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Denehy talks microbreweries at Rotary

VALLEY — Mike Denehy, co-owner of the Chattabrewchee Southern Brewhouse in West Point, talked about the explosive growth of craft breweries at Wednesday’s noon hour meeting of the Kiwanis Club of Valley. According to Denehy, there was a total of 32 breweries in the U.S. in the 1980s. In the early 2000s, the number had grown to around 60.

What is it today? More than 6,300!

The vast majority of these are microbreweries. Much smaller than the large-scale corporate breweries, a micro, or craft, brewery tends to be independently owned and characterized by an emphasis on quality, flavor and brewing technique.

Millennials are fueling much of this explosion. “They want things that are locally made,” Denehy said. “For millennials, everything is hyper localized. Even if they get off a plane they will ask for something that’s locally made.”

Denehy added that the Prohibition era had a major impact on Americans’ taste for beer. Alcohol was outlawed in the U.S. from 1919 to 1933. When it became legal again, a handful of major breweries swept in and dominated the market. “They all made the same kind of beer,” he said. “It was yellow, fizzy and without much taste.”

In the post-Prohibition era, beer was looked at like any other c0mmodity. Treating beer like corn, wheat and crude oil, what mattered was quantity. With the major producers all coming out with similar kinds of products, variety was kept under wraps.

“Now, we’re going back to the future,” Denehy said.

People are more open to different kinds of beer. “I have a beer that tastes like coffee,” Denehy said. “We have them that taste like raspberries and bananas.”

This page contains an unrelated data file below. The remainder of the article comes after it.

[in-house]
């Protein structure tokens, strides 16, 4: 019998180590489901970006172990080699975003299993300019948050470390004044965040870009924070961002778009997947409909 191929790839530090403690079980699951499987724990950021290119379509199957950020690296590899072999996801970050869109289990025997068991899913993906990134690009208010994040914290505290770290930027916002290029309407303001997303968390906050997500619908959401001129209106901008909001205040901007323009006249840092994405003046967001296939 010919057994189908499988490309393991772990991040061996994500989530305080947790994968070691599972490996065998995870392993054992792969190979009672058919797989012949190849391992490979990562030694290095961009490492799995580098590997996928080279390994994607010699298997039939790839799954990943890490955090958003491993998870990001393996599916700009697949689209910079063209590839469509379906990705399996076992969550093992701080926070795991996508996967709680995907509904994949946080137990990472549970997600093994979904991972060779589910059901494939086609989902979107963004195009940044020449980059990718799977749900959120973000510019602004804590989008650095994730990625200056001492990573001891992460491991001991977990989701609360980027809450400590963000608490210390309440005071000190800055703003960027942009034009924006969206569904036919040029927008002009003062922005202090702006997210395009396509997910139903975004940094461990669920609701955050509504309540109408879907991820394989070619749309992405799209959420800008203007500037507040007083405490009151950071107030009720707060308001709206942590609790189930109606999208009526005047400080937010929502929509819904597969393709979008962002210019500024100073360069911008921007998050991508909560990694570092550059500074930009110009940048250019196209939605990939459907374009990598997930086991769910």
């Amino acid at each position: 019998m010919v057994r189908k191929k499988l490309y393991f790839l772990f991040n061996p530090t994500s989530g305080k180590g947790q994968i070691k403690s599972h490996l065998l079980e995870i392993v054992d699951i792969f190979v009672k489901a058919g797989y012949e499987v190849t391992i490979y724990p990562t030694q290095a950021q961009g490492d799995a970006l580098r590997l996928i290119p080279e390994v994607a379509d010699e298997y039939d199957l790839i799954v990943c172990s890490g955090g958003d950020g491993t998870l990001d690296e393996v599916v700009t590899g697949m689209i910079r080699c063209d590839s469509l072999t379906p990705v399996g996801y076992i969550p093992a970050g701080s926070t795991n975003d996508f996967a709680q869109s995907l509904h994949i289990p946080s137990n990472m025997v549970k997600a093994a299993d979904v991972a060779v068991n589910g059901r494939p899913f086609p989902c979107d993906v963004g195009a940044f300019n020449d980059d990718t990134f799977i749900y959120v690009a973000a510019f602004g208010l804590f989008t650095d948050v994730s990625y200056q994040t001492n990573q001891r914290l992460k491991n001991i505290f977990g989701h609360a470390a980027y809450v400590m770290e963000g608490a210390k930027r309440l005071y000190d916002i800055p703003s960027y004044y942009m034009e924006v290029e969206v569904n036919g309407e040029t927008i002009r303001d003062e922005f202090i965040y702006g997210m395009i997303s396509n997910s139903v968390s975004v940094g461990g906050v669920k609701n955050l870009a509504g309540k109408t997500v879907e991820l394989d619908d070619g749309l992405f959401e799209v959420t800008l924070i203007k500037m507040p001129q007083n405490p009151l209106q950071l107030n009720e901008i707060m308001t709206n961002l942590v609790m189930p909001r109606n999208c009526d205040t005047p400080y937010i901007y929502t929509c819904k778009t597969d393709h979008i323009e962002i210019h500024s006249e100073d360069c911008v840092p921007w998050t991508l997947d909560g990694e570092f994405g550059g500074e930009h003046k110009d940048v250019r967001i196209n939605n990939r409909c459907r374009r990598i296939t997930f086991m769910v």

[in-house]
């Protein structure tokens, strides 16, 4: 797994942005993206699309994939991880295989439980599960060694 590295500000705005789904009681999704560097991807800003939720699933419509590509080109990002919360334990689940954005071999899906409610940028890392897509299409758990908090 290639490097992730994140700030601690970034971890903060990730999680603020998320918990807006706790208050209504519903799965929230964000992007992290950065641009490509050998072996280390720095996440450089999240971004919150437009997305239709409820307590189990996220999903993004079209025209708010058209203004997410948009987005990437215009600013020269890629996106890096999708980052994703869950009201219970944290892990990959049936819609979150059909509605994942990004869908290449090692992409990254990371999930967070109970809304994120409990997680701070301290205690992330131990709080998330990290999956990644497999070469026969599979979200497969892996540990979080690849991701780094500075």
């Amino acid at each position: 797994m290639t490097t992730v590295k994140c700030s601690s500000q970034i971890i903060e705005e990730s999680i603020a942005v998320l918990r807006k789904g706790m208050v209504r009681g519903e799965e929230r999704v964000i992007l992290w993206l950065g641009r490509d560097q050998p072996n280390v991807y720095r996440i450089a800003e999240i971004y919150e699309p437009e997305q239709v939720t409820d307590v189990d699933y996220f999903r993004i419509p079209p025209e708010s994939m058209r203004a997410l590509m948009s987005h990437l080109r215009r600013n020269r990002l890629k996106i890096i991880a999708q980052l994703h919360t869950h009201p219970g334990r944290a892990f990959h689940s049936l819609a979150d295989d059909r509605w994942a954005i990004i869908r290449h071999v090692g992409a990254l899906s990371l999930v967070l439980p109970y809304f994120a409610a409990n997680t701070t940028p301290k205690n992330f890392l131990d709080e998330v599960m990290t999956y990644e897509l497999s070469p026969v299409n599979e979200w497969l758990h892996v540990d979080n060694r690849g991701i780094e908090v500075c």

“There are lots of different styles and flavors of beer,” Denehy added. “We have been forced to grow up in what we do. The old beer culture is dying. People are waking up and realizing that dark beer is good.”

Denehy said that one recent study determined that Anheuser-Busch, the nation’s largest brewer, was losing as much as two million barrels in beer sales in a year’s time to microbreweries.

Chattabrewchee’s top sellers are Crow Hop, an east coast Indian pale ale that’s bursting with fruit flavors before, during and after the drink, and Berry Wizen, which has some raspberry added to a traditional Heffe-Weizen lending a subtle berry taste.

Things have gone well thus far for the Southern Brewhouse. It has played host to all kinds of events ranging from birthday parties to bachelor parties and Christmas season get togethers. They don’t sell food on site, but you can bring your own and they will send runners to pick up orders at nearby restaurants such as Johnny’s Pizza, Pokey’s, Coach’s and Joe’s Tex Mex (when it opens).

When it comes to take-home beer, Chattabrewchee has something different from the traditional six pack. It’s a four pack. It’s a similar amount of beer, but it’s in four cans. Each can is 16 ounces rather than the usual 12 ounces.

Brewers both large and small are concerned about the possibility of a tariff on imported steel and aluminum. If this goes into effect, it will almost certainly raise prices, due to the aluminum cans costing more.

Denehy said that it takes about three weeks to make beer. The brewing part of the process takes about eight hours. It will then need a couple of weeks to ferment. Four ingredients are needed to make beer: water, grain, yeast and hops. The yeast is a type of bacteria that infects sugar, producing two byproducts: alcohol and carbon dioxide.

A high-quality beer such as Guinness uses the same ingredients as a very common type such as Bud Light, the difference being that Bud Light uses much less of everything.

The Chattahoochee Southern Brewhouse has been on tap at local restaurants. The tap is recognizable by a squiggly blue river logo. “We have 12 beers on tap at our brewery,” Denehy said.

In addition to Crow Hop and Berry Wizen, other popular types include Backwater Bl0nde and Ale 706.